Regular exercise protects against fatal covid, new study shows

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Men and women who worked out at least 30 minutes most days were about four times more likely to survive COVID-19 than inactive people, according to a revealing study of exercise and coronavirus outcomes among nearly 200,000 adults in southern California. California.

The study found that exercise, in almost any amount, reduced people’s risks for a serious coronavirus infection. Even people who work out just 11 minutes a week — yes, a week — are at lower risk of hospitalization or death from Covid than those who move less.

“It turns out that exercise is even more powerful than we thought” in protecting people from severe covid, said Robert Sallis, clinical professor at Kaiser Permanente Bernard J. Tyson School of Medicine in Los Angeles and senior author of the new study.

The findings add to the evidence that any amount of exercise helps to dampen the ferocity of coronavirus infections, a message with particular relevance now as holiday travel and gatherings increase and cases of covid continue to rise.

Science already offers ample support for the idea that regular, moderate exercise boosts our immune response and generally helps us ward off respiratory infections or recover more quickly if we catch a virus. In a 2011 study, adults who exercised regularly were nearly half as likely to develop colds or similar infections as inactive people and also about 40% less likely to report their illnesses as persistent.

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A similar pattern is emerging in covid research, with several studies finding that fit and active people end up hospitalized or dying from covid at much lower rates than unfit people. Sallis led a study last year, for example, of more than 48,000 patients at the Kaiser Permanente Health System in Southern California, showing that those who almost never exercised were at a much higher risk of serious Covid outcomes, including death, than patients. of the same age who were quite active.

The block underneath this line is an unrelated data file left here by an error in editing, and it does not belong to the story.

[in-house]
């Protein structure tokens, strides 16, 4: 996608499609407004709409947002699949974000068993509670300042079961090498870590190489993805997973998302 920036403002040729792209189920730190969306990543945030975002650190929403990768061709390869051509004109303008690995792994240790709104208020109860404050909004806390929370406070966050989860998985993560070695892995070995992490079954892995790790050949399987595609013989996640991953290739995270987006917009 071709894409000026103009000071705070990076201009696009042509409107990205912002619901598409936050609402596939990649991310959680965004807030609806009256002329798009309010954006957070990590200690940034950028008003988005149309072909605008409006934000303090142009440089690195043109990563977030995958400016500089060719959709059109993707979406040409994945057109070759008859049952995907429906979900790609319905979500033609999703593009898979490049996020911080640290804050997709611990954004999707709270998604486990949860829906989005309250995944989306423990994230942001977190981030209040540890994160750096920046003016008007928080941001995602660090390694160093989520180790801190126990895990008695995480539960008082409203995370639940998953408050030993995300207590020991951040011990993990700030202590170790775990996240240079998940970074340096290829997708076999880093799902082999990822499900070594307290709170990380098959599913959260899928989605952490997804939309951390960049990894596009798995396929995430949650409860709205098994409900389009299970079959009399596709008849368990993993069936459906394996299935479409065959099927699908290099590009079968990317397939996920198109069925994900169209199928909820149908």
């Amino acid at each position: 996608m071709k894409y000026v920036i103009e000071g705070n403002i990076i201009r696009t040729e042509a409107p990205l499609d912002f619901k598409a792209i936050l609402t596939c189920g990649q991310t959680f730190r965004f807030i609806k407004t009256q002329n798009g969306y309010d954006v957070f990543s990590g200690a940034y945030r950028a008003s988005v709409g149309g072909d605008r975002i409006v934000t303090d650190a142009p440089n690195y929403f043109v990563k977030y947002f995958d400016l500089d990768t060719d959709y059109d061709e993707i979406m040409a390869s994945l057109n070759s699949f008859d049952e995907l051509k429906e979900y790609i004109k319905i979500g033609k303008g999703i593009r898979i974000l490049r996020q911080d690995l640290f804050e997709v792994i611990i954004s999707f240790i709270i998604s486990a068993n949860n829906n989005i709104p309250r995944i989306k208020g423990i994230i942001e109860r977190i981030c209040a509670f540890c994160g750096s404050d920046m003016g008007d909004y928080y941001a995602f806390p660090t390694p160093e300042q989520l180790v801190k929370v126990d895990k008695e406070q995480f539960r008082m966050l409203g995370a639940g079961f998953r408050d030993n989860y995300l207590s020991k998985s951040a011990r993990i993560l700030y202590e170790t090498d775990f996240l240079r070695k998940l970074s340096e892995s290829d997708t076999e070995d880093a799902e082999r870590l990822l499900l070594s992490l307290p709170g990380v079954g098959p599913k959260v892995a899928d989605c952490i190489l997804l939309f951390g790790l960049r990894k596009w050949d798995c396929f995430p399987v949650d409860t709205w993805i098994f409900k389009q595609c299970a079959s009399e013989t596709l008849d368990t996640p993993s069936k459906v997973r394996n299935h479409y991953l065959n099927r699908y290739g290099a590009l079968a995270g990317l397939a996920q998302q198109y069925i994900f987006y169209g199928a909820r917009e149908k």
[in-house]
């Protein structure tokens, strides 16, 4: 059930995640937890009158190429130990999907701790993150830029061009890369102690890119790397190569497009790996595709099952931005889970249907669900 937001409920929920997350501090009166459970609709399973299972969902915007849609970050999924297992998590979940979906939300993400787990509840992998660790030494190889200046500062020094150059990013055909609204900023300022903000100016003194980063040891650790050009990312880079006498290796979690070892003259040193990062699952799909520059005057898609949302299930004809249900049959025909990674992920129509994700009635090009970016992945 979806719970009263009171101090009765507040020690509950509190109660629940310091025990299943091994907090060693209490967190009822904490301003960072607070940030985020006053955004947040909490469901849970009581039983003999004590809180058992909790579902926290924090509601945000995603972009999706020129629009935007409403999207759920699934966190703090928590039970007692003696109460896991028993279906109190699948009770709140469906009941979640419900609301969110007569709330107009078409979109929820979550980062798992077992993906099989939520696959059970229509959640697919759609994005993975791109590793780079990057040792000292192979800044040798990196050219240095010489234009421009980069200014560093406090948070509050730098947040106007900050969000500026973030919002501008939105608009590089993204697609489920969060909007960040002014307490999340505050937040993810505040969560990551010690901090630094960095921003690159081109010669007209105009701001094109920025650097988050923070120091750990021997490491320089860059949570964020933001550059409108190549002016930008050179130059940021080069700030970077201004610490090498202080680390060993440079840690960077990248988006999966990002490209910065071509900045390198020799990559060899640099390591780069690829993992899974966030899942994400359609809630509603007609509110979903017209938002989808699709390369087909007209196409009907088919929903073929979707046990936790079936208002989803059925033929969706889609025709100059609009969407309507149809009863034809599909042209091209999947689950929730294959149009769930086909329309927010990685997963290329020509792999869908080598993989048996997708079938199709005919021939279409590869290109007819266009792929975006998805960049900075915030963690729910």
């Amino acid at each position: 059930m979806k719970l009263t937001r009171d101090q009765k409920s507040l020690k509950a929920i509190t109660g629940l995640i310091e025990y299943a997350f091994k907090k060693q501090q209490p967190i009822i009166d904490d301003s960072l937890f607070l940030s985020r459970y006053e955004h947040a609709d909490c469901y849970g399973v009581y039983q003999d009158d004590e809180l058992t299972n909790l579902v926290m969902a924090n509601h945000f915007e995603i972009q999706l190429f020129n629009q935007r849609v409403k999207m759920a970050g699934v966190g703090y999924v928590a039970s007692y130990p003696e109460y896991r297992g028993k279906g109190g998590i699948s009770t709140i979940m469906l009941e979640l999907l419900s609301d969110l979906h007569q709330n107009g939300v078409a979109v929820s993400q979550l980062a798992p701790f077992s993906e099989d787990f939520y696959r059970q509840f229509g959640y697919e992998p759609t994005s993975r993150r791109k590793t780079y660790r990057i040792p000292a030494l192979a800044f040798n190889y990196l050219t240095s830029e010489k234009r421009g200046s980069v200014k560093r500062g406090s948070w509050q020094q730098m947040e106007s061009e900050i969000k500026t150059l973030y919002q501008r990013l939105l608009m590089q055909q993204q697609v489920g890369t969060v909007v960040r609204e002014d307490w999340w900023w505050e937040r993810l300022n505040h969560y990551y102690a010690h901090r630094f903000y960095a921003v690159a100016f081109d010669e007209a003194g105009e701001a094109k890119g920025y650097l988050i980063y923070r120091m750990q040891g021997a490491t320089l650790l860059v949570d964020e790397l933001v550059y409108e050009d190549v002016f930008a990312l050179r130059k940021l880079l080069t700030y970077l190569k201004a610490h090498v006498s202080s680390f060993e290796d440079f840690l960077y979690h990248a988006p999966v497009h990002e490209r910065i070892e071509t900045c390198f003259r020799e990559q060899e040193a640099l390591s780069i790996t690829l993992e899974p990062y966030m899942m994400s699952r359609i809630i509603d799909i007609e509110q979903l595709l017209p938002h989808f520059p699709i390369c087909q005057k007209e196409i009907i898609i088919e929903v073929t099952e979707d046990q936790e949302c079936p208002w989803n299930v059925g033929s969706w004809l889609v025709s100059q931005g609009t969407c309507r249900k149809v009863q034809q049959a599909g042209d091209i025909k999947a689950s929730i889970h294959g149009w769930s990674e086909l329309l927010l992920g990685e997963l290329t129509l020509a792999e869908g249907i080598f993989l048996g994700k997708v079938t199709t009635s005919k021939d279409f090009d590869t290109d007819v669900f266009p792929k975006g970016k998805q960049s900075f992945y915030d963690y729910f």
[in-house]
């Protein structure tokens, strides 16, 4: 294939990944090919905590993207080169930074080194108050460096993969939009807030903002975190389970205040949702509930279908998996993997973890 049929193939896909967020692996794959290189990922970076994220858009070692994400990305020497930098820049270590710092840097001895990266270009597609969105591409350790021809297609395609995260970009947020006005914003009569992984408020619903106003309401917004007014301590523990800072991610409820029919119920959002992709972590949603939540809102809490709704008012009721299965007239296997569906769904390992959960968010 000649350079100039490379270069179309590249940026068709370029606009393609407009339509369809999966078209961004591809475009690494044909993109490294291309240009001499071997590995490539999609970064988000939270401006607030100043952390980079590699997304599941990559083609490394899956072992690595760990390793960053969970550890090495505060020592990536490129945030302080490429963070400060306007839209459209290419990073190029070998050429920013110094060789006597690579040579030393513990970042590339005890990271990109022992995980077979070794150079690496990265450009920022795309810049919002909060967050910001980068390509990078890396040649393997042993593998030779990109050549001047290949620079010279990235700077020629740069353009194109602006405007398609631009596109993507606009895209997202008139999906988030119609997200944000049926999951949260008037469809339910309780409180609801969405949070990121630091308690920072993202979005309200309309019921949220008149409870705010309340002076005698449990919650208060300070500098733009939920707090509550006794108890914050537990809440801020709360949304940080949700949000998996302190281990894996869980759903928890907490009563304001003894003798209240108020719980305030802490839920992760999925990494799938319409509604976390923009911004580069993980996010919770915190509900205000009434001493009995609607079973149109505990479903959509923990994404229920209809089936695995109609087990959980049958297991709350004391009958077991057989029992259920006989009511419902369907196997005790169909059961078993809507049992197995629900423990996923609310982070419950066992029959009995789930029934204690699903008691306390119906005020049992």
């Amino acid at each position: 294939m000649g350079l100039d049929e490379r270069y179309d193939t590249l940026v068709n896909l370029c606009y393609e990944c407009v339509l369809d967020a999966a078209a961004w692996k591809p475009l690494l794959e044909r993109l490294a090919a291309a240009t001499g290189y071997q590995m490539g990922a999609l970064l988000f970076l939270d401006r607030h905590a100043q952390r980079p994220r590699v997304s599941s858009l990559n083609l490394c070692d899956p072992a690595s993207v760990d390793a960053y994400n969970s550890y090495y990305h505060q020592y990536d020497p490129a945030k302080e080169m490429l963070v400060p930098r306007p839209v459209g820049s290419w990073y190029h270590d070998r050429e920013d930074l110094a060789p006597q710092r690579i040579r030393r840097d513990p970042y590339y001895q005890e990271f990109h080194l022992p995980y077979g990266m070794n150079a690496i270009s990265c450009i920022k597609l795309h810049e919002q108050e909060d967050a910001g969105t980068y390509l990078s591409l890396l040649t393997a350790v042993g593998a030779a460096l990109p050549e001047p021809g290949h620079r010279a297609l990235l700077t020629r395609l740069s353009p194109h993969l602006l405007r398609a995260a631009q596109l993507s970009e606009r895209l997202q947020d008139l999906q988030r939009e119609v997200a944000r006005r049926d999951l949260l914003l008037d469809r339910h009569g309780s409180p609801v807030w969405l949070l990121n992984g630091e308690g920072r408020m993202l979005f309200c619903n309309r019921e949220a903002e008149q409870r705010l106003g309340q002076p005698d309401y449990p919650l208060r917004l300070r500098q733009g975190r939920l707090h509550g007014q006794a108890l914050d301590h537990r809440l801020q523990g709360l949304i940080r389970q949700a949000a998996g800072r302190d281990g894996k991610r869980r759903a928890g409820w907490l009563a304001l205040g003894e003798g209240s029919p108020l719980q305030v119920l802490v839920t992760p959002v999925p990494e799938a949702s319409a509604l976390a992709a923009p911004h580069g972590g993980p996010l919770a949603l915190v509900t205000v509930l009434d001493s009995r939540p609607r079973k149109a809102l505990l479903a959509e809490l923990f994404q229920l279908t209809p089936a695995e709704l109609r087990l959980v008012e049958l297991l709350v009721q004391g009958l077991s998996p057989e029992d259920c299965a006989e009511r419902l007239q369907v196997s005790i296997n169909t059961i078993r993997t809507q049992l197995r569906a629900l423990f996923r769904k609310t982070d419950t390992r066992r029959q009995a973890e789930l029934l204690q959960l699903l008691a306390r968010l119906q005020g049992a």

But this study, while large in scale, focused primarily on two binary groups: those who hardly ever exercised and those who exercised all the time, ignoring the wide swath of people who occasionally exercise and leaving important questions unanswered about how much—or, really, how little—physical activity can best help most of us protect ourselves against severe cravings.

So for the new study, published this month in the American Journal of Preventive Medicine, Sallis and his colleagues again turned to anonymous Kaiser Permanente patient records. Since 2009, this healthcare system has included exercise as one of the vital signs that healthcare professionals check during each patient visit, which means they ask patients how many days a week they exercise, usually by walking, and for how many minutes. .

Researchers have now traced the records of 194,191 Kaiser patients who were diagnosed with covid between January 1, 2020 and May 31, 2021 and had seen a doctor at least three times in the last few years, so their records contained multiple mentions of their exercise. habits.